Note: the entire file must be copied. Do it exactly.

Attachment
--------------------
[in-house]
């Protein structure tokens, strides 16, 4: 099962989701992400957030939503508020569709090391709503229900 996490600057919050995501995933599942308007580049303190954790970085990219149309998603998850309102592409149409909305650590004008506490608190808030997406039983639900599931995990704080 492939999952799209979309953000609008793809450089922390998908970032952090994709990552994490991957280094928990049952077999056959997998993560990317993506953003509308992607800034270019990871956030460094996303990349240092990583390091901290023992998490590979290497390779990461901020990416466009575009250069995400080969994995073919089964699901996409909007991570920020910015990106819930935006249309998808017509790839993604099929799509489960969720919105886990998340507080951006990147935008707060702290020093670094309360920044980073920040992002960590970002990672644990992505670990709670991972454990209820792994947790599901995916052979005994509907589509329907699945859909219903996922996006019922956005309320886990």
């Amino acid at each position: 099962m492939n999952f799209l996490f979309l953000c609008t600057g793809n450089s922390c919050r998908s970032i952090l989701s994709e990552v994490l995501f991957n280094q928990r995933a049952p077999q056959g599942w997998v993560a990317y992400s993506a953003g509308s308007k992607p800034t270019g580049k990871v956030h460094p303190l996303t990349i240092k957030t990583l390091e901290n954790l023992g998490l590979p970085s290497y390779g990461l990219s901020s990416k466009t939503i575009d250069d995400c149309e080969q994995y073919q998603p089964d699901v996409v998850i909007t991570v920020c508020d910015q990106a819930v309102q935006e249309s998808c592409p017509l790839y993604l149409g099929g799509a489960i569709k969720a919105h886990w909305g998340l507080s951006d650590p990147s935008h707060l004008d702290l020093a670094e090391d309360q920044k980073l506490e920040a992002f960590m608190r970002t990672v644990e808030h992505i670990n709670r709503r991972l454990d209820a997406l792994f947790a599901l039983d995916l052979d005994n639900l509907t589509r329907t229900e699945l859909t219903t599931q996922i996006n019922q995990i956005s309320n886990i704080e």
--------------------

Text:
[in-house]
């Protein structure tokens, strides 16, 4: 099962989701992400957030939503508020569709090391709503229900 996490600057919050995501995933599942308007580049303190954790970085990219149309998603998850309102592409149409909305650590004008506490608190808030997406039983639900599931995990704080 492939999952799209979309953000609008793809450089922390998908970032952090994709990552994490991957280094928990049952077999056959997998993560990317993506953003509308992607800034270019990871956030460094996303990349240092990583390091901290023992998490590979290497390779990461901020990416466009575009250069995400080969994995073919089964699901996409909007991570920020910015990106819930935006249309998808017509790839993604099929799509489960969720919105886990998340507080951006990147935008707060702290020093670094309360920044980073920040992002960590970002990672644990992505670990709670991972454990209820792994947790599901995916052979005994509907589509329907699945859909219903996922996006019922956005309320886990």
């Amino acid at each position: 099962m492939n999952f799209l996490f979309l953000c609008t600057g793809n450089s922390c919050r998908s970032i952090l989701s994709e990552v994490l995501f991957n280094q928990r995933a049952p077999q056959g599942w997998v993560a990317y992400s993506a953003g509308s308007k992607p800034t270019g580049k990871v956030h460094p303190l996303t990349i240092k957030t990583l390091e901290n954790l023992g998490l590979p970085s290497y390779g990461l990219s901020s990416k466009t939503i575009d250069d995400c149309e080969q994995y073919q998603p089964d699901v996409v998850i909007t991570v920020c508020d910015q990106a819930v309102q935006e249309s998808c592409p017509l790839y993604l149409g099929g799509a489960i569709k969720a919105h886990w909305g998340l507080s951006d650590p990147s935008h707060l004008d702290l020093a670094e090391d309360q920044k980073l506490e920040a992002f960590m608190r970002t990672v644990e808030h992505i670990n709670r709503r991972l454990d209820a997406l792994f947790a599901l039983d995916l052979d005994n639900l509907t589509r329907t229900e699945l859909t219903t599931q996922i996006n019922q995990i956005s309320n886990i704080e």